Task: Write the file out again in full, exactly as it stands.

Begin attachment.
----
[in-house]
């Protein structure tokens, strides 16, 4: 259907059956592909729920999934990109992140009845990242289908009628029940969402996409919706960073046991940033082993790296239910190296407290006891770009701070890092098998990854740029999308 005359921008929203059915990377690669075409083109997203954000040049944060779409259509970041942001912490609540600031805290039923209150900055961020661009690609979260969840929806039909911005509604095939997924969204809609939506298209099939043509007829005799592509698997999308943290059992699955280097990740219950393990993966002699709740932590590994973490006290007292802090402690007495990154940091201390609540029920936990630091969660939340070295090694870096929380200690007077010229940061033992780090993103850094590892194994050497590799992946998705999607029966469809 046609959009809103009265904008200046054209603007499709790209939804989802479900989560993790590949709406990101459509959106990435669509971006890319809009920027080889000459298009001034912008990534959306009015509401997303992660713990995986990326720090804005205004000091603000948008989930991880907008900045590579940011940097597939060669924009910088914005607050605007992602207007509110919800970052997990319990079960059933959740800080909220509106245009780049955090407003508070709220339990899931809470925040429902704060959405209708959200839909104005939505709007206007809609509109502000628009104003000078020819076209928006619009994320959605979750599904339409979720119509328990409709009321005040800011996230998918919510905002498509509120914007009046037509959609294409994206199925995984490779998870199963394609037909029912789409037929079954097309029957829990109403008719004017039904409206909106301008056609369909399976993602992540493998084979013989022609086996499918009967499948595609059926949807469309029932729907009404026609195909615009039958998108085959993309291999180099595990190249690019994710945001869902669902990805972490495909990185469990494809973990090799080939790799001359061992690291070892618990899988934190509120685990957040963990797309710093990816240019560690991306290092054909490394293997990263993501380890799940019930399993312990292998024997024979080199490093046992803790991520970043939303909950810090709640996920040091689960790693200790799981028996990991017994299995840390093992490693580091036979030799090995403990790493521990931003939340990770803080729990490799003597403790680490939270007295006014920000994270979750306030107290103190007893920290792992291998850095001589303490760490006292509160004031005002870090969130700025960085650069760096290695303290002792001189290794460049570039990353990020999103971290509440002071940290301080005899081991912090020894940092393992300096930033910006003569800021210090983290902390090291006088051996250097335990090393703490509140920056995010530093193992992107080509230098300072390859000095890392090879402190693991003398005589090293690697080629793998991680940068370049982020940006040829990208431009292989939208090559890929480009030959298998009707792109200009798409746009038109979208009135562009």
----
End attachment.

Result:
[in-house]
């Protein structure tokens, strides 16, 4: 259907059956592909729920999934990109992140009845990242289908009628029940969402996409919706960073046991940033082993790296239910190296407290006891770009701070890092098998990854740029999308 005359921008929203059915990377690669075409083109997203954000040049944060779409259509970041942001912490609540600031805290039923209150900055961020661009690609979260969840929806039909911005509604095939997924969204809609939506298209099939043509007829005799592509698997999308943290059992699955280097990740219950393990993966002699709740932590590994973490006290007292802090402690007495990154940091201390609540029920936990630091969660939340070295090694870096929380200690007077010229940061033992780090993103850094590892194994050497590799992946998705999607029966469809 046609959009809103009265904008200046054209603007499709790209939804989802479900989560993790590949709406990101459509959106990435669509971006890319809009920027080889000459298009001034912008990534959306009015509401997303992660713990995986990326720090804005205004000091603000948008989930991880907008900045590579940011940097597939060669924009910088914005607050605007992602207007509110919800970052997990319990079960059933959740800080909220509106245009780049955090407003508070709220339990899931809470925040429902704060959405209708959200839909104005939505709007206007809609509109502000628009104003000078020819076209928006619009994320959605979750599904339409979720119509328990409709009321005040800011996230998918919510905002498509509120914007009046037509959609294409994206199925995984490779998870199963394609037909029912789409037929079954097309029957829990109403008719004017039904409206909106301008056609369909399976993602992540493998084979013989022609086996499918009967499948595609059926949807469309029932729907009404026609195909615009039958998108085959993309291999180099595990190249690019994710945001869902669902990805972490495909990185469990494809973990090799080939790799001359061992690291070892618990899988934190509120685990957040963990797309710093990816240019560690991306290092054909490394293997990263993501380890799940019930399993312990292998024997024979080199490093046992803790991520970043939303909950810090709640996920040091689960790693200790799981028996990991017994299995840390093992490693580091036979030799090995403990790493521990931003939340990770803080729990490799003597403790680490939270007295006014920000994270979750306030107290103190007893920290792992291998850095001589303490760490006292509160004031005002870090969130700025960085650069760096290695303290002792001189290794460049570039990353990020999103971290509440002071940290301080005899081991912090020894940092393992300096930033910006003569800021210090983290902390090291006088051996250097335990090393703490509140920056995010530093193992992107080509230098300072390859000095890392090879402190693991003398005589090293690697080629793998991680940068370049982020940006040829990208431009292989939208090559890929480009030959298998009707792109200009798409746009038109979208009135562009």